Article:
July 08, 2002 Paris
De la Renta’s belief in the principles of wearability and practicality was made abundantly clear in his daywearimpeccable coats with a Russian flavor, fastened with frogging, trimmed with fur and topped with Cossack hats. His sable-trimmed knee-length suits, meanwhile, dovetailed perfectly with the femininity and propriety so dear to his American clientele. For cocktails, dinners and grand evenings, de la Renta ran through a light-handed reprise of everything that has made him so loved. A demure little black lace dress. A white lace ruffled blouse, striped with minute rows of pearl and crystal, worn with a slim black lace skirt. Pantsuits made of rich Oriental fabrics. A giant, wine-colored duchesse satin opera coat thrown over a gray ribbed cardigan and brocade pants. An angelic bodice made out of gold feathers.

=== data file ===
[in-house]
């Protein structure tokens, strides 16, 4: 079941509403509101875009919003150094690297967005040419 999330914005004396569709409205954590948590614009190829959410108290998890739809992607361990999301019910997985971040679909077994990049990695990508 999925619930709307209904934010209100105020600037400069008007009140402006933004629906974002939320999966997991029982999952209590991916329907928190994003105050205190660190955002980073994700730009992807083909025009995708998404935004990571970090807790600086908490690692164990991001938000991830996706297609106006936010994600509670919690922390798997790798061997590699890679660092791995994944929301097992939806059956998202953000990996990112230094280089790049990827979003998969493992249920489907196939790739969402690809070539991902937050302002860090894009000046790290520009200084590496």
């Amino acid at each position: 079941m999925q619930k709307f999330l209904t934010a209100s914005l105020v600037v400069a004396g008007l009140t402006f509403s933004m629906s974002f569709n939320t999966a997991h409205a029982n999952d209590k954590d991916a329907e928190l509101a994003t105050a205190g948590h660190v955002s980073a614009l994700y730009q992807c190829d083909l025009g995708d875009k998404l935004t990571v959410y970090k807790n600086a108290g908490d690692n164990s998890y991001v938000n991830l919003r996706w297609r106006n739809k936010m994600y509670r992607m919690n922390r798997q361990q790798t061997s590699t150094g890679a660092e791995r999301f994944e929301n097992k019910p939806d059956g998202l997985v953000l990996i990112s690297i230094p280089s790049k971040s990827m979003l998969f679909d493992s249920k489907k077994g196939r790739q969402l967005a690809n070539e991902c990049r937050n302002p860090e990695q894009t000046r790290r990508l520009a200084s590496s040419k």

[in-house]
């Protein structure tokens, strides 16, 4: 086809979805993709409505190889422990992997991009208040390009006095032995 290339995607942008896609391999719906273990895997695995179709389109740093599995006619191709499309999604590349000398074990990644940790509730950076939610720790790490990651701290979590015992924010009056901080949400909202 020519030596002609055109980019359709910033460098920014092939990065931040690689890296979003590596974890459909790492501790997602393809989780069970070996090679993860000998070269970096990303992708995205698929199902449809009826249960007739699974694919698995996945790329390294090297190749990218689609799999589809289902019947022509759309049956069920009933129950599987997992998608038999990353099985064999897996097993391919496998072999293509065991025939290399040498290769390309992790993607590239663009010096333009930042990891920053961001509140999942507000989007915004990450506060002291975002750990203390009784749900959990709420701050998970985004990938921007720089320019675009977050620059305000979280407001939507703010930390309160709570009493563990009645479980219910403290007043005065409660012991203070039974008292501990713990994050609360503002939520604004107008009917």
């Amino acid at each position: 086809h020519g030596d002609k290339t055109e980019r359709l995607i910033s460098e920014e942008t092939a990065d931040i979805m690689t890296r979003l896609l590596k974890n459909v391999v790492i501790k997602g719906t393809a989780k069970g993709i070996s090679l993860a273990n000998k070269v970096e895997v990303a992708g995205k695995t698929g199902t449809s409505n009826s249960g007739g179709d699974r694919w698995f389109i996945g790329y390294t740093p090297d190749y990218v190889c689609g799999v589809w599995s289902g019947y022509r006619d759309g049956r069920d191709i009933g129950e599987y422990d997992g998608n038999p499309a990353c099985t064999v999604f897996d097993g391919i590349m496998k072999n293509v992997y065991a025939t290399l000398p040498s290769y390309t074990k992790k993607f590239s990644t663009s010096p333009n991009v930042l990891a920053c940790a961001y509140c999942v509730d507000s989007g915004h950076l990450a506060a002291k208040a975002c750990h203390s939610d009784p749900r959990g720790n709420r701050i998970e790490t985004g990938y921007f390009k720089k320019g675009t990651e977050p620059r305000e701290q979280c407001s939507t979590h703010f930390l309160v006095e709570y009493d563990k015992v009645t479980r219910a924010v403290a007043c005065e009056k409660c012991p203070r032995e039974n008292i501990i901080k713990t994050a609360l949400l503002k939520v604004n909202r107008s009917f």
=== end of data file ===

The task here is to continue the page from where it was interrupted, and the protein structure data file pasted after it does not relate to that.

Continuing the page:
Accessorized with a horde of precious antique jewelry from Fred Leighton, this was an elegant and fitting conclusion to another chapter in the history of Paris couture. Judging from the look of the ladies, de la Renta will be sorely missed.